Seminar and Panel Discussion:
Impact of the Obama Administration on Transatlantic Relations
Great expectations have been projected internationally towards the Obama Administration on finding solutions to the financial and military crises afflicting the world today. How will transatlantic relations be utilised in these efforts? What kinds of foreign policies will the Obama Administration pursue and how will they be perceived in different parts of Europe and in China? These are some of the questions that will be addressed by the knowledgeable and influential members of the FIIA Scientific Advisory Council:
Prof. Antti Tanskanen, Chair of the FIIA Board
Prof. Harry Harding, George Washington University, Washington DC
Prof. Anne-Marie Le Gloannec, Research Director, SciencePo, Paris
Prof. Volker Perthes, Director, Stiftung Wissenschaft und Politik, Berlin
Mr. Pierre Schori, Director General, FRIDE, Barcelona
Dr. Dmitri Trenin, Director, Carnegie Moscow Center, Carnegie Endowment, Moscow
Prof. Raimo Väyrynen, Director, The Finnish Institute of International Affairs
Discussion and Q&A Session
Summary of the Seminar
The 2nd Annual FIIA Day’s Seminar was opened with a speech by Minister Antti Tanskanen, who expressed his pleasure of seeing such a distinguished body of guests to celebrate the occasion. Minister Tanskanen especially welcomed the Institute’s Scientific Advisory Council, who would convene for the first time the day after the seminar. He congratulated the Institute for a successful transition from the old to the new. Now, with the strength of a highly compenent personnel and the support of advisory bodies both at home and abroad, he saw 2009 to be a year full of promise for the FIIA, and the Institute to be moving in the right direction, towards becoming an active component in academic as well as policy-based research on international issues. The challenges that still lie ahead for the FIIA are optimising its collaborative efforts within the Institute while networking with institutes abroad, and nurturing sustained and influential research.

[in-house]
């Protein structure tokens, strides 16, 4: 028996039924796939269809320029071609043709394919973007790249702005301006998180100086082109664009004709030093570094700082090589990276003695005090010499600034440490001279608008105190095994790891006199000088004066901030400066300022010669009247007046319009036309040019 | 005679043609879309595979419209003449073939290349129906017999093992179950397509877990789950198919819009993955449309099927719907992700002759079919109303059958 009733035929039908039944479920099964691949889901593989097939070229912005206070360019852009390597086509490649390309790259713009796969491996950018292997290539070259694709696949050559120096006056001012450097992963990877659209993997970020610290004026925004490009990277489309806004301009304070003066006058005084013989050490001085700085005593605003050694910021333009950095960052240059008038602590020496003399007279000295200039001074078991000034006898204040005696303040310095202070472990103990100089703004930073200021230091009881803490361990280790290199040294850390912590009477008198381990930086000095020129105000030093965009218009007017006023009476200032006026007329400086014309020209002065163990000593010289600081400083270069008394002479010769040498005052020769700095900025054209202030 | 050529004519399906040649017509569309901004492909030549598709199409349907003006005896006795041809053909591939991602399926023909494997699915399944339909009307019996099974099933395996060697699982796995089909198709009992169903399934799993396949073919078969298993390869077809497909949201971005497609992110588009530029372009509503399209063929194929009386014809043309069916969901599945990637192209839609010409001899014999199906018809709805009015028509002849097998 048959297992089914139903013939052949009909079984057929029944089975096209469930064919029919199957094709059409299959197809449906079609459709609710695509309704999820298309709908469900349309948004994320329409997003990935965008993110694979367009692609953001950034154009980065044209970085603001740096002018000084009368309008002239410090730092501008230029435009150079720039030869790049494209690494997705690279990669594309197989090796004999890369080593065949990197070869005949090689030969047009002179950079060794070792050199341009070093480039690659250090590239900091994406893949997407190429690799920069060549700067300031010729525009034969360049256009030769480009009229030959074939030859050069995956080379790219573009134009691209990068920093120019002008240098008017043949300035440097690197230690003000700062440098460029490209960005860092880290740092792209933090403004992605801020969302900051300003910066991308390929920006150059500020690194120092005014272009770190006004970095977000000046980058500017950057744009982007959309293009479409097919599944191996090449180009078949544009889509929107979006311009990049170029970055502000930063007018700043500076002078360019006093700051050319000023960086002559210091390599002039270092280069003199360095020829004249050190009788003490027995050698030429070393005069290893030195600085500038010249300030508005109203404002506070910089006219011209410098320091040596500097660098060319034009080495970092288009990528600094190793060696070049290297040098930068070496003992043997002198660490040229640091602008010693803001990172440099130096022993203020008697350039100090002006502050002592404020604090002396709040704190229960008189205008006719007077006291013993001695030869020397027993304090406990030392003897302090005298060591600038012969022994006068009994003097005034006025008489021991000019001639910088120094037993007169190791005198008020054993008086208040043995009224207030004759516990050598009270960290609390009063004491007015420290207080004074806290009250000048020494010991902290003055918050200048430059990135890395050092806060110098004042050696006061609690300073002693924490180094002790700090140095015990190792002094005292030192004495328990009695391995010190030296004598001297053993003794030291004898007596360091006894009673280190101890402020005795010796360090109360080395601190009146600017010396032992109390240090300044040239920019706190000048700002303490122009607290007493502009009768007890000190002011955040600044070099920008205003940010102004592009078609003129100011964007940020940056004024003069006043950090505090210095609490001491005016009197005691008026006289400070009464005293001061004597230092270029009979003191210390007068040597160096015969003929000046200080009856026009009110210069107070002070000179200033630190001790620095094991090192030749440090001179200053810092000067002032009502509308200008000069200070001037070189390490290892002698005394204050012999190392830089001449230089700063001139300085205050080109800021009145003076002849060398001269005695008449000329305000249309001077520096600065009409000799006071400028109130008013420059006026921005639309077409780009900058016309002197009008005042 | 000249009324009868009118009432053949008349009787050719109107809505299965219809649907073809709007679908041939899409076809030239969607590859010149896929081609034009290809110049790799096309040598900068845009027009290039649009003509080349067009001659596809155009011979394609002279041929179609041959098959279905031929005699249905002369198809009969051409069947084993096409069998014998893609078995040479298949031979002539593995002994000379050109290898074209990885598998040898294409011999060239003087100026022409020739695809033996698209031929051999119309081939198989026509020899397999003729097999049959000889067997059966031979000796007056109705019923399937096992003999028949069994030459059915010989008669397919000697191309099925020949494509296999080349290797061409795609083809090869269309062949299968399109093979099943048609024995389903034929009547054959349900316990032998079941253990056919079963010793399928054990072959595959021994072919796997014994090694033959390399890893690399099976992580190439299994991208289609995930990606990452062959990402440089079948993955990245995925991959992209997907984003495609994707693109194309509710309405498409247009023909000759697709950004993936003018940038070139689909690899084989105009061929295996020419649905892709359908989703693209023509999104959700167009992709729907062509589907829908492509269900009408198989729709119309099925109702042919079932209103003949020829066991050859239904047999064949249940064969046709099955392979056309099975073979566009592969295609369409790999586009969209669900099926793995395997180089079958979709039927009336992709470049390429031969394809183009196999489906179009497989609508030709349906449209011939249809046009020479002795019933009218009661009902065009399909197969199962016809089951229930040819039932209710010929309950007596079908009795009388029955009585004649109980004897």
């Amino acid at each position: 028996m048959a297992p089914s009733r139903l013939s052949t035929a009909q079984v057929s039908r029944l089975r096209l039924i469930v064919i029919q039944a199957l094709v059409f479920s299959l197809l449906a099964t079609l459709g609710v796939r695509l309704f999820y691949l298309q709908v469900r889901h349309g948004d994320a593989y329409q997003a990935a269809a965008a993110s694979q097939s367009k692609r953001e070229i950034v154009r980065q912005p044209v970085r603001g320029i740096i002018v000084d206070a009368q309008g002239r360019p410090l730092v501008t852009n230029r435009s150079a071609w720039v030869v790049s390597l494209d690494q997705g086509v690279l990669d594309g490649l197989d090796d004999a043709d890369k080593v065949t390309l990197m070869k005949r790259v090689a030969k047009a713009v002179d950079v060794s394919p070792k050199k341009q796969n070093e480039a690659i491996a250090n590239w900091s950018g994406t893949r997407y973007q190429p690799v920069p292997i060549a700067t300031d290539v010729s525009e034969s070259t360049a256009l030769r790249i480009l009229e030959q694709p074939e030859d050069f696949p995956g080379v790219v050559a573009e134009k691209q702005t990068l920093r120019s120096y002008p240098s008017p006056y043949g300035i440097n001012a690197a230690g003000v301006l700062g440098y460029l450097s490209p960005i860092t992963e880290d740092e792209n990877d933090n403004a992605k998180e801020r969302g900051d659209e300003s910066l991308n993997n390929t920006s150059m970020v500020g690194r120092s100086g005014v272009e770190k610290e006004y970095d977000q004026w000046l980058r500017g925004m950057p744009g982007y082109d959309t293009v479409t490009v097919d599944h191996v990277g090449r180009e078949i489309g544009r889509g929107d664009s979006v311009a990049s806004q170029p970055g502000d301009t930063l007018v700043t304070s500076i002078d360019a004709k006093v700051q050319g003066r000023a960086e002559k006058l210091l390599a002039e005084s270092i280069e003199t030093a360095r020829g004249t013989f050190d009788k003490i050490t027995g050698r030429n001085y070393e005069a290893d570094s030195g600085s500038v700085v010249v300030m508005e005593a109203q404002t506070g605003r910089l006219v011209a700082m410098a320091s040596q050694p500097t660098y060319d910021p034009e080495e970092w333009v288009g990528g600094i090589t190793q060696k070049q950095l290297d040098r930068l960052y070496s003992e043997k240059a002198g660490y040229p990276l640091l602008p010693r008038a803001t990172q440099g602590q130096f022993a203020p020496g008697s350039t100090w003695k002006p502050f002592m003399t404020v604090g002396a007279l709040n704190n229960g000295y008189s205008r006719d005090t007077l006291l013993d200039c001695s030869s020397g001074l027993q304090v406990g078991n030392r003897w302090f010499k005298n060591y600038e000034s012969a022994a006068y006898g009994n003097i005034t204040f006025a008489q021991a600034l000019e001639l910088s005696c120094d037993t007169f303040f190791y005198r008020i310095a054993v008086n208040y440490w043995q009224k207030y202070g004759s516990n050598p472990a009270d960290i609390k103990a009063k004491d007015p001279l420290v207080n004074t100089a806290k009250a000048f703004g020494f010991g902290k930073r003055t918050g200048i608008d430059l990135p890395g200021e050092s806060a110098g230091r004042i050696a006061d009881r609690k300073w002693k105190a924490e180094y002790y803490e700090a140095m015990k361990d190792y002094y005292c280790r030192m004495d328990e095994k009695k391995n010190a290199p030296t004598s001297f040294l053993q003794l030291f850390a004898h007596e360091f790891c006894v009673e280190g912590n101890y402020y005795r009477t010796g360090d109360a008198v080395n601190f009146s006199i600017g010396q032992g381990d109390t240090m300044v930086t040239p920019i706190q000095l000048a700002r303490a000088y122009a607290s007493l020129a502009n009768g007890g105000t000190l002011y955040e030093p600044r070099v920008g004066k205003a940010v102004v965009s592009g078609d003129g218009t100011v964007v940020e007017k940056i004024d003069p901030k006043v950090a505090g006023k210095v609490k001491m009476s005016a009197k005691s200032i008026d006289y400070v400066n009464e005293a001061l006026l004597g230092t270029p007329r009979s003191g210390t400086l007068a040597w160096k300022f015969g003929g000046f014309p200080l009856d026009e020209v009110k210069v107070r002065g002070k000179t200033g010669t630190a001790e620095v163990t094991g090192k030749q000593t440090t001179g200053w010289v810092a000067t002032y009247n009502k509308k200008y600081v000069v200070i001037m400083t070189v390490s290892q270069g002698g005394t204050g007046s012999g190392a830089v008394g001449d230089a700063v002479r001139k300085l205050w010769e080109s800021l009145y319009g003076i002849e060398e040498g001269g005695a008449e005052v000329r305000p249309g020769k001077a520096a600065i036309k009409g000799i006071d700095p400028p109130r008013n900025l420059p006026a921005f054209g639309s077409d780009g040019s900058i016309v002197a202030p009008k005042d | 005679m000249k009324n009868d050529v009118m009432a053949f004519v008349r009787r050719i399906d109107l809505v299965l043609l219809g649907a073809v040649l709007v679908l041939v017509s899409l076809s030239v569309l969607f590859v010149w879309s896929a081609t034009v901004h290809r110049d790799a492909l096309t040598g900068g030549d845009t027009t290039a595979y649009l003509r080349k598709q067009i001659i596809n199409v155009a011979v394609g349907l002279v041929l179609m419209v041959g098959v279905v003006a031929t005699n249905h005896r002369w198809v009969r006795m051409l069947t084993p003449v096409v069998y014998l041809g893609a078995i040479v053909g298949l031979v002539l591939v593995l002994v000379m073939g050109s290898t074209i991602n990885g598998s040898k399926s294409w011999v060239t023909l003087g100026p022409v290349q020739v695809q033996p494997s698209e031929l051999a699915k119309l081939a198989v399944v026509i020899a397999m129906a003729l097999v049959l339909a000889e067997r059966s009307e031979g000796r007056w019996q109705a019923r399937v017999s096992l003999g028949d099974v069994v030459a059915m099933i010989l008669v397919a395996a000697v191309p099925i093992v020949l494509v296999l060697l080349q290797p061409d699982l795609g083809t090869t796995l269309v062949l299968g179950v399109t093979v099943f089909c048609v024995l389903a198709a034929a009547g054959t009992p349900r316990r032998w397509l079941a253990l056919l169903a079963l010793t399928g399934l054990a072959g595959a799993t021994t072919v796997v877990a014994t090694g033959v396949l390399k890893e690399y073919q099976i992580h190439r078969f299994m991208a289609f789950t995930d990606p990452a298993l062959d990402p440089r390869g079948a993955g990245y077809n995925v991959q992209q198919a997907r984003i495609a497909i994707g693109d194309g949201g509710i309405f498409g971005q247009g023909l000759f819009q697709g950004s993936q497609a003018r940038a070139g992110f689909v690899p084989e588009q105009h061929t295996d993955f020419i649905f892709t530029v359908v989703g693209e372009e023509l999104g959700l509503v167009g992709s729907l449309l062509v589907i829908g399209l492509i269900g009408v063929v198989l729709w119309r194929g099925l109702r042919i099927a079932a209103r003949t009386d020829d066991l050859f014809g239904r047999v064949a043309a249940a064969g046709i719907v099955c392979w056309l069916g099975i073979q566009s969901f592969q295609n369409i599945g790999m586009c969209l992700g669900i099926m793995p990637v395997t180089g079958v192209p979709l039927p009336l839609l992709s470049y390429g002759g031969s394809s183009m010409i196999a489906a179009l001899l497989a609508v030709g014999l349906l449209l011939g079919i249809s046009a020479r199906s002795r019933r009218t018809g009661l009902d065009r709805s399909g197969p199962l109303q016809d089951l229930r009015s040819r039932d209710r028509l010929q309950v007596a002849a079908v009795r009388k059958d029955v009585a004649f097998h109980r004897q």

For the day’s panel, Minister Tanskanen was careful in making any estimations of the Obama administration’s impact on foreign policy, as it is still too early to draw any conclusions. Nevertheless, he hoped to hear a debate on how the United States’ budgetary deficit and its economic dependence on China is going to shape Sino-American relations in the wake of the financial crisis.